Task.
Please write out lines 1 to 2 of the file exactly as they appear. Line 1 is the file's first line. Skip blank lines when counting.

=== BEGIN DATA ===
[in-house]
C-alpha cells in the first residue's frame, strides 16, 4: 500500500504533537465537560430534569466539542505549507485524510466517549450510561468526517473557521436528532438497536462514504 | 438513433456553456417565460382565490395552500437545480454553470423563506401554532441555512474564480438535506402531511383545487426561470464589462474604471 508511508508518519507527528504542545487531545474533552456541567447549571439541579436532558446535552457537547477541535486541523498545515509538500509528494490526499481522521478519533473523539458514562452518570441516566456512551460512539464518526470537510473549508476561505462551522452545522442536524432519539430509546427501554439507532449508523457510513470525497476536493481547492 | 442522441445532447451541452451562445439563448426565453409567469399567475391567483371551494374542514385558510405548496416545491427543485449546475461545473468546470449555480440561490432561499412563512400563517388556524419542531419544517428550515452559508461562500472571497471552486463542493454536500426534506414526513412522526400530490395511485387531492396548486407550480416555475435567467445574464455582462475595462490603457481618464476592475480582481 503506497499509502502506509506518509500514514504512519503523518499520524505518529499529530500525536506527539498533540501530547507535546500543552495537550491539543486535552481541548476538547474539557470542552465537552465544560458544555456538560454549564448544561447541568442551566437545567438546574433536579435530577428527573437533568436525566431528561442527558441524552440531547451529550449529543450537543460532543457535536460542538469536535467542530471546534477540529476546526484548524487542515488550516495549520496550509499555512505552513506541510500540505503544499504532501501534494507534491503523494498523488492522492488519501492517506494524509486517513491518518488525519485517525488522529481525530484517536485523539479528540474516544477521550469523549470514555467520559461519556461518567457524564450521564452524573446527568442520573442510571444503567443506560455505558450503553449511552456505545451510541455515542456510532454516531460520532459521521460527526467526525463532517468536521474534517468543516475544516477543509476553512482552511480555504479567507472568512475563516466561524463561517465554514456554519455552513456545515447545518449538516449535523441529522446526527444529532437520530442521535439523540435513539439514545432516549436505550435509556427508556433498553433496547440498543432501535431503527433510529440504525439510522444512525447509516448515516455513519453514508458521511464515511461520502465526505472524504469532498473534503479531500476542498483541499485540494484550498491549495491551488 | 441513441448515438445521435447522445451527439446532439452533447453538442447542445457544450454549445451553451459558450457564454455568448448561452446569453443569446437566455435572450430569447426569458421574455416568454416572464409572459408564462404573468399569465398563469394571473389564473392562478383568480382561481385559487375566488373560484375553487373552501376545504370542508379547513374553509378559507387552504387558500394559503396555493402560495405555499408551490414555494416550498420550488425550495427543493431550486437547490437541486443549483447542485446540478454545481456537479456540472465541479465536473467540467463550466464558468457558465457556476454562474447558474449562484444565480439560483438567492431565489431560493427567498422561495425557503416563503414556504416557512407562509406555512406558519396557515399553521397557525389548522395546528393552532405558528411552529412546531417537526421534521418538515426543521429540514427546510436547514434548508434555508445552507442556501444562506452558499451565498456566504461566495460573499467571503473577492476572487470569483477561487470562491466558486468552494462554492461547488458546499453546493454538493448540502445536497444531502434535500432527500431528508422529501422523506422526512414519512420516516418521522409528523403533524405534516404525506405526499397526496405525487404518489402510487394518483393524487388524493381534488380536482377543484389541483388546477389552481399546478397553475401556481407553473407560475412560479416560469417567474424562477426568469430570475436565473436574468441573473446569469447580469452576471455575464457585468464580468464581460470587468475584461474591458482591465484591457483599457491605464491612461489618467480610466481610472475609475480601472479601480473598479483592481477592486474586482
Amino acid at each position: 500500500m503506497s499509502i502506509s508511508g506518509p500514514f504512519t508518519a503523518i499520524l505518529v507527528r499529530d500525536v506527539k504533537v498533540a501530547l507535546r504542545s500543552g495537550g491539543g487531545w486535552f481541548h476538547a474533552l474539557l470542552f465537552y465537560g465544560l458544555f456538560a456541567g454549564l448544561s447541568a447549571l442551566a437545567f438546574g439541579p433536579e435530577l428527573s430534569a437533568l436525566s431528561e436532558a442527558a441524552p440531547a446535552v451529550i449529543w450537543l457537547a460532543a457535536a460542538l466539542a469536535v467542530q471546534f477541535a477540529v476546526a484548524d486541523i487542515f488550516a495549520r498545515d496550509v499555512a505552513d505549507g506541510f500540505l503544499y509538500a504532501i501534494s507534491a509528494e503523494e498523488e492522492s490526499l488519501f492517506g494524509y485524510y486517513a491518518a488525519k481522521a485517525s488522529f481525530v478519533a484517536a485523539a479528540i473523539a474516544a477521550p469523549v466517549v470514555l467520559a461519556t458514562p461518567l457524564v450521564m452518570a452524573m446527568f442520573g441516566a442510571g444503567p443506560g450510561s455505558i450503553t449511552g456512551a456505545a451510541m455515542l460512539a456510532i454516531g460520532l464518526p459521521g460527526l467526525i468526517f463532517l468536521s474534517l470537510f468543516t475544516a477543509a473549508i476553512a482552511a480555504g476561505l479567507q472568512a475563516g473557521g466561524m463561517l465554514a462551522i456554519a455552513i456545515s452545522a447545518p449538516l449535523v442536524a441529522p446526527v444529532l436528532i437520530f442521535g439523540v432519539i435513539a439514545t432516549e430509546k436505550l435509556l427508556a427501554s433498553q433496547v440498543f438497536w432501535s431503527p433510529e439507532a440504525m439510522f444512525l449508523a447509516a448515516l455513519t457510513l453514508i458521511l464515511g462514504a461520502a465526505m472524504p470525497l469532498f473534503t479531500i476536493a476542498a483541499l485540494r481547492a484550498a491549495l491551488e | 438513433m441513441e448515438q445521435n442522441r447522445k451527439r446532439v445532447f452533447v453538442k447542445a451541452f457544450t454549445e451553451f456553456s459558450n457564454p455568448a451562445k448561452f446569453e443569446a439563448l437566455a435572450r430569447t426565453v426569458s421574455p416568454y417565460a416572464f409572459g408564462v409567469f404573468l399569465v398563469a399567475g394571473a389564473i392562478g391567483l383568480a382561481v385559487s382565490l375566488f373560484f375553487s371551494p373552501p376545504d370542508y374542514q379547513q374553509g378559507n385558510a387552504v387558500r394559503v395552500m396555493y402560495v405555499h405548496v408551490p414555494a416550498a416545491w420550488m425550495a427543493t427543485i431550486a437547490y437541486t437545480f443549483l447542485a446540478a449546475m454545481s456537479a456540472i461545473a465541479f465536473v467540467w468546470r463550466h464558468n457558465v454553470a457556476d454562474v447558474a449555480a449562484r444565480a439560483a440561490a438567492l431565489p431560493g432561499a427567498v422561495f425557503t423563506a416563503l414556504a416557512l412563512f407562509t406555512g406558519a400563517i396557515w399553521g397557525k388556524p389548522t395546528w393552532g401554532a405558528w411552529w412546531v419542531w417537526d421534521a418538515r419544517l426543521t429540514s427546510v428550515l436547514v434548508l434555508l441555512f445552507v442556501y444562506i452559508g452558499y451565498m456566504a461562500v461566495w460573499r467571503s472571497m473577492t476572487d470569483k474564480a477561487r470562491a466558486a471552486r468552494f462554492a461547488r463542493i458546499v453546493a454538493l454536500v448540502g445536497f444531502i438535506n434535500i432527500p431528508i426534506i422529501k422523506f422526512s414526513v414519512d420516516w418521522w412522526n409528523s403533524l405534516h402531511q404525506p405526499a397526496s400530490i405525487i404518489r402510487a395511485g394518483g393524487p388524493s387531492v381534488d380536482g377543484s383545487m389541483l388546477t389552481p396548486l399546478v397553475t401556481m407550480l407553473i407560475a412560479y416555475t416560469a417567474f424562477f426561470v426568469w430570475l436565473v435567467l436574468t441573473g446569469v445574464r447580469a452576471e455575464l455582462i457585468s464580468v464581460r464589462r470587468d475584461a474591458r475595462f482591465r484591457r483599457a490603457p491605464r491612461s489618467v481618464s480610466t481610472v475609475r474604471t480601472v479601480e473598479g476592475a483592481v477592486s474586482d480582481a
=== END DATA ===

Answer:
[in-house]
C-alpha cells in the first residue's frame, strides 16, 4: 500500500504533537465537560430534569466539542505549507485524510466517549450510561468526517473557521436528532438497536462514504 | 438513433456553456417565460382565490395552500437545480454553470423563506401554532441555512474564480438535506402531511383545487426561470464589462474604471 508511508508518519507527528504542545487531545474533552456541567447549571439541579436532558446535552457537547477541535486541523498545515509538500509528494490526499481522521478519533473523539458514562452518570441516566456512551460512539464518526470537510473549508476561505462551522452545522442536524432519539430509546427501554439507532449508523457510513470525497476536493481547492 | 442522441445532447451541452451562445439563448426565453409567469399567475391567483371551494374542514385558510405548496416545491427543485449546475461545473468546470449555480440561490432561499412563512400563517388556524419542531419544517428550515452559508461562500472571497471552486463542493454536500426534506414526513412522526400530490395511485387531492396548486407550480416555475435567467445574464455582462475595462490603457481618464476592475480582481 503506497499509502502506509506518509500514514504512519503523518499520524505518529499529530500525536506527539498533540501530547507535546500543552495537550491539543486535552481541548476538547474539557470542552465537552465544560458544555456538560454549564448544561447541568442551566437545567438546574433536579435530577428527573437533568436525566431528561442527558441524552440531547451529550449529543450537543460532543457535536460542538469536535467542530471546534477540529476546526484548524487542515488550516495549520496550509499555512505552513506541510500540505503544499504532501501534494507534491503523494498523488492522492488519501492517506494524509486517513491518518488525519485517525488522529481525530484517536485523539479528540474516544477521550469523549470514555467520559461519556461518567457524564450521564452524573446527568442520573442510571444503567443506560455505558450503553449511552456505545451510541455515542456510532454516531460520532459521521460527526467526525463532517468536521474534517468543516475544516477543509476553512482552511480555504479567507472568512475563516466561524463561517465554514456554519455552513456545515447545518449538516449535523441529522446526527444529532437520530442521535439523540435513539439514545432516549436505550435509556427508556433498553433496547440498543432501535431503527433510529440504525439510522444512525447509516448515516455513519453514508458521511464515511461520502465526505472524504469532498473534503479531500476542498483541499485540494484550498491549495491551488 | 441513441448515438445521435447522445451527439446532439452533447453538442447542445457544450454549445451553451459558450457564454455568448448561452446569453443569446437566455435572450430569447426569458421574455416568454416572464409572459408564462404573468399569465398563469394571473389564473392562478383568480382561481385559487375566488373560484375553487373552501376545504370542508379547513374553509378559507387552504387558500394559503396555493402560495405555499408551490414555494416550498420550488425550495427543493431550486437547490437541486443549483447542485446540478454545481456537479456540472465541479465536473467540467463550466464558468457558465457556476454562474447558474449562484444565480439560483438567492431565489431560493427567498422561495425557503416563503414556504416557512407562509406555512406558519396557515399553521397557525389548522395546528393552532405558528411552529412546531417537526421534521418538515426543521429540514427546510436547514434548508434555508445552507442556501444562506452558499451565498456566504461566495460573499467571503473577492476572487470569483477561487470562491466558486468552494462554492461547488458546499453546493454538493448540502445536497444531502434535500432527500431528508422529501422523506422526512414519512420516516418521522409528523403533524405534516404525506405526499397526496405525487404518489402510487394518483393524487388524493381534488380536482377543484389541483388546477389552481399546478397553475401556481407553473407560475412560479416560469417567474424562477426568469430570475436565473436574468441573473446569469447580469452576471455575464457585468464580468464581460470587468475584461474591458482591465484591457483599457491605464491612461489618467480610466481610472475609475480601472479601480473598479483592481477592486474586482